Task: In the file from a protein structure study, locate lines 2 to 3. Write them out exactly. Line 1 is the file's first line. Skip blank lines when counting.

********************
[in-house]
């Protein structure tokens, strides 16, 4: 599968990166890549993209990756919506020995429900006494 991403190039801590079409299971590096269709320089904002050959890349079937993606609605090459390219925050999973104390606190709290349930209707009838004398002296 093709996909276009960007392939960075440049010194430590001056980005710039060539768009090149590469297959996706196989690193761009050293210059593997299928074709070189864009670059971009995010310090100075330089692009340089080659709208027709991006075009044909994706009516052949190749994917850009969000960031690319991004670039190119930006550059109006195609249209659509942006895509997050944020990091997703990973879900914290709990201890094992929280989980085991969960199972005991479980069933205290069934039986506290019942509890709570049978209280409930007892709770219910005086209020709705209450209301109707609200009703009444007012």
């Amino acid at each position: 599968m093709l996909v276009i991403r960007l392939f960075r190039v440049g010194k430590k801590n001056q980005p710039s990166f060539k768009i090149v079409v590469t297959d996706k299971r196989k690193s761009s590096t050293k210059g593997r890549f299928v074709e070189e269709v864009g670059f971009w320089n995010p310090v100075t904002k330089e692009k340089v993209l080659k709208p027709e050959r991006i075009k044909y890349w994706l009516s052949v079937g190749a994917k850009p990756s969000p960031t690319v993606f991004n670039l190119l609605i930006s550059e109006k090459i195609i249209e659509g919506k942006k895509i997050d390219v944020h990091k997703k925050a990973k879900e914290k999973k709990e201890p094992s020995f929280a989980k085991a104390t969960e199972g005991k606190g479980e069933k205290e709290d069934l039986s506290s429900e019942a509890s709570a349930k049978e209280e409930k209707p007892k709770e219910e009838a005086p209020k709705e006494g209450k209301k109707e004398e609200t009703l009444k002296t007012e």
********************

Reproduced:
């Protein structure tokens, strides 16, 4: 599968990166890549993209990756919506020995429900006494 991403190039801590079409299971590096269709320089904002050959890349079937993606609605090459390219925050999973104390606190709290349930209707009838004398002296 093709996909276009960007392939960075440049010194430590001056980005710039060539768009090149590469297959996706196989690193761009050293210059593997299928074709070189864009670059971009995010310090100075330089692009340089080659709208027709991006075009044909994706009516052949190749994917850009969000960031690319991004670039190119930006550059109006195609249209659509942006895509997050944020990091997703990973879900914290709990201890094992929280989980085991969960199972005991479980069933205290069934039986506290019942509890709570049978209280409930007892709770219910005086209020709705209450209301109707609200009703009444007012």
């Amino acid at each position: 599968m093709l996909v276009i991403r960007l392939f960075r190039v440049g010194k430590k801590n001056q980005p710039s990166f060539k768009i090149v079409v590469t297959d996706k299971r196989k690193s761009s590096t050293k210059g593997r890549f299928v074709e070189e269709v864009g670059f971009w320089n995010p310090v100075t904002k330089e692009k340089v993209l080659k709208p027709e050959r991006i075009k044909y890349w994706l009516s052949v079937g190749a994917k850009p990756s969000p960031t690319v993606f991004n670039l190119l609605i930006s550059e109006k090459i195609i249209e659509g919506k942006k895509i997050d390219v944020h990091k997703k925050a990973k879900e914290k999973k709990e201890p094992s020995f929280a989980k085991a104390t969960e199972g005991k606190g479980e069933k205290e709290d069934l039986s506290s429900e019942a509890s709570a349930k049978e209280e409930k209707p007892k709770e219910e009838a005086p209020k709705e006494g209450k209301k109707e004398e609200t009703l009444k002296t007012e």